(This is a devotional I recently wrote for a booklet our church is publishing for an up-coming sermon series. www.crossbridge.cc)
There is a scene in the film Return of the King (third in The Lord of the Rings trilogy) that always inspires me. Aragorn and his army stand before the gates of Mordor, where a great evil army awaits. Meanwhile, Frodo, the one chosen to carry the ring, is at the threshold of Mount Doom, just moments away from finally throwing the all-powerful ring into the fires there, destroying it and its’ evil forever. In the silence before the battle begins at Mordor, Aragorn stands alone in front of the army, looking toward Mount Doom. He slowly turns around to those behind him, friends who need hope, inspiration. With tears in his eyes, he whispers, “For Frodo.” And with these words, the army charges into the battle.
When I watch this scene, I’m touched by Aragorn’s obvious devotion to his friend and his willingness to fight for him. As believers in Jesus Christ, that is the kind of fellowship we all want to belong to. We can point back to our Creator to understand authentic community and why we so desperately need it. God has never worked or dwelt in isolation. He has always been surrounded by the Trinity. There is true communion there between God, Jesus, and the Holy Spirit. Likewise, when Christ came to earth, he didn’t go solo. He surrounded himself with twelve men, not perfect people by any means, but men who would be there to share the vision and the journey. An even closer authentic community for Jesus was the fellowship of three of those twelve disciples: James, Peter, and John, who witnessed the transfiguration of Christ (Matthew 17). So we must follow the example of Jesus, recognizing the fact that our faith journey cannot be walked alone.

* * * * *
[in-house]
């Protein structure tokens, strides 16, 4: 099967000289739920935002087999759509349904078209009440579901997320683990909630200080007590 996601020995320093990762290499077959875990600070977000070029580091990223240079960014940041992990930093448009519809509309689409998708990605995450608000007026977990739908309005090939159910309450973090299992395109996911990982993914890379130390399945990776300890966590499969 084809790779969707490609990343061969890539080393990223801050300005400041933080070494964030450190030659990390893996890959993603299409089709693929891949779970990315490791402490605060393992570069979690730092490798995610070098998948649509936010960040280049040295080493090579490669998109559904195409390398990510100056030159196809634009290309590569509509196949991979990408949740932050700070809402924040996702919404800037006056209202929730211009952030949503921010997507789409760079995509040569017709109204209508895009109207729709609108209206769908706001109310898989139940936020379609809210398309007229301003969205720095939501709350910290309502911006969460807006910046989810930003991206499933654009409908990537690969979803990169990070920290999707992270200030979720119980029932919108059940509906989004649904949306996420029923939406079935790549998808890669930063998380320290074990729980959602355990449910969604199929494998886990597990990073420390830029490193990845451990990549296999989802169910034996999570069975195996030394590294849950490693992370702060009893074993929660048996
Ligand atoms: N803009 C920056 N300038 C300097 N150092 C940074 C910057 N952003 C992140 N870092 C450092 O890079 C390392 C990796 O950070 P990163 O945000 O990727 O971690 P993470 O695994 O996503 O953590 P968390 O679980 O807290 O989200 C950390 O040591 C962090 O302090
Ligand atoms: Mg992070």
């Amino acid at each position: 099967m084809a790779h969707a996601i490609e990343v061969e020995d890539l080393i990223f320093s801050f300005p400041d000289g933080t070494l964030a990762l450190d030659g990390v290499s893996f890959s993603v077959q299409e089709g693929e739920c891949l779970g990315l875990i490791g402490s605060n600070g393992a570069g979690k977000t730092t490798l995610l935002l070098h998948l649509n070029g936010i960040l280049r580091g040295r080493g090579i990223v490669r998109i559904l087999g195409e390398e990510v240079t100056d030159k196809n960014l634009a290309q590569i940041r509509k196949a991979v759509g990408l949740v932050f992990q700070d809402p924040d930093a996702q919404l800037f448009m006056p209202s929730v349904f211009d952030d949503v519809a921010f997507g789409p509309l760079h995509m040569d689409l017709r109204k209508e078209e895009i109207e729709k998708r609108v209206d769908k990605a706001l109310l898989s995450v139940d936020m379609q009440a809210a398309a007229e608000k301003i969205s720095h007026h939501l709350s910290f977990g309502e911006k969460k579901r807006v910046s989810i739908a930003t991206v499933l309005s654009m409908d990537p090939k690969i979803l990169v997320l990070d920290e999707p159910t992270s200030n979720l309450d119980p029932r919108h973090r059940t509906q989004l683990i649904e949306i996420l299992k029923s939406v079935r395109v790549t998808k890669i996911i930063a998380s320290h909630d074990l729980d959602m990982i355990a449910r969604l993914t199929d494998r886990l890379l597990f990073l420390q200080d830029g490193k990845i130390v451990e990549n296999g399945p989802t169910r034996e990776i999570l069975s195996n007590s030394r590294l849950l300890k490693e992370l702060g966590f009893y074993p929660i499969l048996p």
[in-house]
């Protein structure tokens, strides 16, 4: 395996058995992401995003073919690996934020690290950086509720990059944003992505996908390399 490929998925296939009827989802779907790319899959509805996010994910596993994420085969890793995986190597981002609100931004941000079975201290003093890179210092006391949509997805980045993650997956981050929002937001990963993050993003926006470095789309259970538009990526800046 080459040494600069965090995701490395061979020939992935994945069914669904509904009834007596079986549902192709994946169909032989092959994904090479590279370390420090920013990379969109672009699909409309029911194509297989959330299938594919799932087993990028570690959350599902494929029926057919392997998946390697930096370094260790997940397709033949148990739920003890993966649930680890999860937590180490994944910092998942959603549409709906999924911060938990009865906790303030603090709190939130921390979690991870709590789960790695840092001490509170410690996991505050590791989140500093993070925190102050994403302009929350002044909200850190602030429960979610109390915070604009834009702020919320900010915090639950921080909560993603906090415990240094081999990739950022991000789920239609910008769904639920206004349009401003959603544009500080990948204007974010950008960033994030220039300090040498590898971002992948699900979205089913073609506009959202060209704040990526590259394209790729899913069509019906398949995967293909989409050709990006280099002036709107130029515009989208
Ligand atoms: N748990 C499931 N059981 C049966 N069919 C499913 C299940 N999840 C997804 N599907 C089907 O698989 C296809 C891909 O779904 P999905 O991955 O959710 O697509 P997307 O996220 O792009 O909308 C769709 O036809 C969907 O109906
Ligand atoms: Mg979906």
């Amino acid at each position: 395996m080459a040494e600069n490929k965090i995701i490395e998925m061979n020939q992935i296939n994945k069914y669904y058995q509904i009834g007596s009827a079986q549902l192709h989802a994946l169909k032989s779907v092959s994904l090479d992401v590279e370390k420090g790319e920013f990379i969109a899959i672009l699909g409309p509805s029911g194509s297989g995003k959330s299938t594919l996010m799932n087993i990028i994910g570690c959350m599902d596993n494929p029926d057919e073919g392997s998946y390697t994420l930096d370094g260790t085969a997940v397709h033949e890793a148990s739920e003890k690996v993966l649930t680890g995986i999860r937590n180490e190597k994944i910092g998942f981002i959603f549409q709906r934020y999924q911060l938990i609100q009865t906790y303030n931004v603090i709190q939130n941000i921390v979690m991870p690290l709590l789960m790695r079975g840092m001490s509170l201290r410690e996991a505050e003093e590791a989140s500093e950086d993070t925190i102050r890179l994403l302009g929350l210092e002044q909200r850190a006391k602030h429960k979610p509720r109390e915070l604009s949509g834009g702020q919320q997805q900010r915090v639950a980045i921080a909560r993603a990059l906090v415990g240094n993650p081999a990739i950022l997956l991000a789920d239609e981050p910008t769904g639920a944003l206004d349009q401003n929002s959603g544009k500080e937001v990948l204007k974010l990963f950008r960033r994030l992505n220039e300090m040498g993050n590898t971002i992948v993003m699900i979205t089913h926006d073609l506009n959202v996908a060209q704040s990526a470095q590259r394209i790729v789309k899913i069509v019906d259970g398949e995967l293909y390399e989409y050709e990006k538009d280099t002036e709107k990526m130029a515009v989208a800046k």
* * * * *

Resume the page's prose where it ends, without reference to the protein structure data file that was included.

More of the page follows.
The problem is that we so often come and go from our spiritual communities without offering our hearts. We stand back-- watching, observing-- but rarely engaging. We feel much safer sneaking in and out of church than taking the time to cultivate any kind of real relationships. We only discuss surface issues at small group for fear of sharing our real hearts. After all, many of us have been hurt by other believers. Why should we risk that pain again? In Christ, with all humility and grace, we need to find the courage to be broken before others and vulnerable. By broken, I am referring to the quality of being strong enough in Christ and who he says we are to be willing to let others in, no matter what they say or how they treat us.
Being a part of a rich, authentic community also takes a great deal of time. We can’t learn to trust or understand each other until we have really spent time together. Look for ways to meet and touch base with other believers with whom you sense a connection. Call them. Have them in your home. Keep in touch through email. Acts 13: 42-47 tells us that the fellowship of believers met every day. Although that may not be possible in today’s culture, we should be challenged to stay in touch with other believers more than once a week.
Jesus says in Matthew 9:12, “It is not the healthy who need a doctor, but the sick.” An authentic spiritual community is where sick people have found the cure and now long to spread the news that broken people can live. It’s a place where our hearts are fought for through the weapon of prayer, and spiritual victories are won.